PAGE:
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Conduction disorders after aortic valve replacement: what is the real impact of sutureless and rapid deployment valves?

  
@article{ACS16739,
	author = {Paolo Berretta and Luca Montecchiani and Fabio Vagnarelli and Mariano Cefarelli and Jacopo Alfonsi and Carlo Zingaro and Filippo Capestro and Michele D. Pierri and Alessandro D’alfonso and Marco Di Eusanio},
	title = {Conduction disorders after aortic valve replacement: what is the real impact of sutureless and rapid deployment valves?},
	journal = {Annals of Cardiothoracic Surgery},
	volume = {9},
	number = {5},
	year = {2020},
	keywords = {},
	abstract = {Background: Although sutureless and rapid deployment aortic valve replacement (SURD-AVR) has been associated with an increased rate of permanent pacemaker (PPM) implantation compared to conventional AVR (c-AVR), the predictors of new conduction abnormalities remain to be clarified. This study aimed to identify risk factors for conduction disorders in patients undergoing AVR surgery.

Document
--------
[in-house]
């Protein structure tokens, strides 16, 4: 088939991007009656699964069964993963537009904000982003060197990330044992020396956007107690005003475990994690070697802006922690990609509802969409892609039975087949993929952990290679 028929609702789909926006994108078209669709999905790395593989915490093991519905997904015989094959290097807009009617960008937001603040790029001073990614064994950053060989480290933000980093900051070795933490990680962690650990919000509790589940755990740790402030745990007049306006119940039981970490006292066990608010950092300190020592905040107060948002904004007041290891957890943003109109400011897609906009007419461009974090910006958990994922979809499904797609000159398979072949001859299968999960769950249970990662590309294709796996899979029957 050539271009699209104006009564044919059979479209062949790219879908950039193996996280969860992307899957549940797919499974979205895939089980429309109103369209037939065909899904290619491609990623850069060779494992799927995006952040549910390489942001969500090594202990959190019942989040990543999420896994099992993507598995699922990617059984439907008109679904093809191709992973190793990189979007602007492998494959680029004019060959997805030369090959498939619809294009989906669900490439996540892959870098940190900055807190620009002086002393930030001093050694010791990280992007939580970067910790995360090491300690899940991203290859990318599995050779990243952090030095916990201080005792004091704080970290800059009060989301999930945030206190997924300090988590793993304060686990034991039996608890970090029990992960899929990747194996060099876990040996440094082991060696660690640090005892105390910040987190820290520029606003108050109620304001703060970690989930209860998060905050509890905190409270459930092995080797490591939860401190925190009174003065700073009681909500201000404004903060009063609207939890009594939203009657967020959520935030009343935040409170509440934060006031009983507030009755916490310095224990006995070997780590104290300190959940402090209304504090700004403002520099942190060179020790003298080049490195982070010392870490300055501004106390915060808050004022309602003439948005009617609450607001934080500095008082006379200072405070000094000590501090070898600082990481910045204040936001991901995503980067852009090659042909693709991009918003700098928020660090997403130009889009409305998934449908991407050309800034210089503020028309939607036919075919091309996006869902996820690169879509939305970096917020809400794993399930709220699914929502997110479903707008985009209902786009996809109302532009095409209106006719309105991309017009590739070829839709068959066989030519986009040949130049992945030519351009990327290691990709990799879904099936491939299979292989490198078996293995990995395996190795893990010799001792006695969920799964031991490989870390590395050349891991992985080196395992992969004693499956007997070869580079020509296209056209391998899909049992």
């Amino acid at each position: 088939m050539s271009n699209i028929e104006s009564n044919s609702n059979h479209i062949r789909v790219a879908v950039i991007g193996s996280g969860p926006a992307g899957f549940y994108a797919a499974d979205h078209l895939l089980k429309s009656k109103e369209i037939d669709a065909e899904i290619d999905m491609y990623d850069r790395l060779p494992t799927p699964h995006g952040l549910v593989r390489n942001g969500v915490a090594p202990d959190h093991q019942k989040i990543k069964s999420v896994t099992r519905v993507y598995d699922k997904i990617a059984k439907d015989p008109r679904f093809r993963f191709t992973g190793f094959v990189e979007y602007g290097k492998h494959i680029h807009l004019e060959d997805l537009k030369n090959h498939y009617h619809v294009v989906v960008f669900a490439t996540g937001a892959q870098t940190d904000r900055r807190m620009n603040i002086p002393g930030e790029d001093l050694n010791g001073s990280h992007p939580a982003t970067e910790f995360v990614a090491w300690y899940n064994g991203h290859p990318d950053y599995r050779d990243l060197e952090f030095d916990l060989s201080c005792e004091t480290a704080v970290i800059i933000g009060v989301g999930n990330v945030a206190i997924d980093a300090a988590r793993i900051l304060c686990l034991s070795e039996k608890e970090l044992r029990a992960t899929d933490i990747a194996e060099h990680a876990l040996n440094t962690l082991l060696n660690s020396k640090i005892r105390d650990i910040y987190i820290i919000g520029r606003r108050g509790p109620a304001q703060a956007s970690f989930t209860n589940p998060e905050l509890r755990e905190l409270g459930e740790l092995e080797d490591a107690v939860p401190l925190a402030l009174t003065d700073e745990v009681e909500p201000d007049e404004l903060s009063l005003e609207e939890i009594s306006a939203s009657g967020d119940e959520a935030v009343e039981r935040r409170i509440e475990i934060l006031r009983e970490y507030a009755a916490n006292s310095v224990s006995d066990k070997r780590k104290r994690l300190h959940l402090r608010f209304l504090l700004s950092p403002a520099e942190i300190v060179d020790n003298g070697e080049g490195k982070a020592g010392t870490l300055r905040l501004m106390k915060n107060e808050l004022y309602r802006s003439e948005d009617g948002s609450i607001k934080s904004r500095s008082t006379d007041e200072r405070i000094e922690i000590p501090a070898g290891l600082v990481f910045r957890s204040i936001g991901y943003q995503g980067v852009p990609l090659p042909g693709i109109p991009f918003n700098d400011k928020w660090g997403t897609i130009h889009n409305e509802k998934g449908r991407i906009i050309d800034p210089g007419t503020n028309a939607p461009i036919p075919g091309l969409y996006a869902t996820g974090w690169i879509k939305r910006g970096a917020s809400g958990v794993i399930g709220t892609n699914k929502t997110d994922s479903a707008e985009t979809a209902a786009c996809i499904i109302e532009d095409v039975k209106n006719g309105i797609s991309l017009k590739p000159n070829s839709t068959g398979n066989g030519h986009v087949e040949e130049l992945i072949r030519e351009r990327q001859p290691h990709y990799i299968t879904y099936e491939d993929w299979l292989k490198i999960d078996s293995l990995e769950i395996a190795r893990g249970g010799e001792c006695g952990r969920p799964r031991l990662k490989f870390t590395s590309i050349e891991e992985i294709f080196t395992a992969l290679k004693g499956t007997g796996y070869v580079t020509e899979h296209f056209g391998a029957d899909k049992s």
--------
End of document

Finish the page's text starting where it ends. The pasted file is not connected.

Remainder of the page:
Methods: Data from 243 patients receiving minimally invasive AVR were prospectively collected. SURD-AVR was performed in 103 (42.4%) patients and c-AVR in 140 (57.6%). The primary end-point was the occurrence of new-onset conduction disorders, defined as first degree atrioventricular (AV) block, advanced AV block requiring PPM implantation, left anterior fascicular block (LAFB), left bundle branch block (LBBB) and right bundle branch block (RBBB).
Results: The unadjusted comparison revealed that SURD-AVR was associated with a higher rate of advanced AV block requiring PPM when compared with c-AVR (10.5% vs. 2.1%, P=0.01). After adjusting for other measured covariates (OR: 1.6, P=0.58) and for the estimated propensity of SURD-AVR (OR: 5.1, P=0.1), no significant relationship between type of AVR and PPM implantation emerged. On multivariable analysis, preoperative first-degree AV block (OR: 6.9, P=0.04) and RBBB (OR: 6.9, P=0.03) were independent risk factors for PPM. Subgroup analysis of patients with normal preoperative conduction revealed similar incidence of PPM between SURD-AVR and c-AVR (1.3% vs. 1.9%, P=0.6). When compared with c-AVR, SURD-AVR was associated with a greater incidence of postoperative new onset LBBB (18.1% vs. 3.2%, P},
	issn = {2225-319X},	url = {http://www.annalscts.com/article/view/16739}
}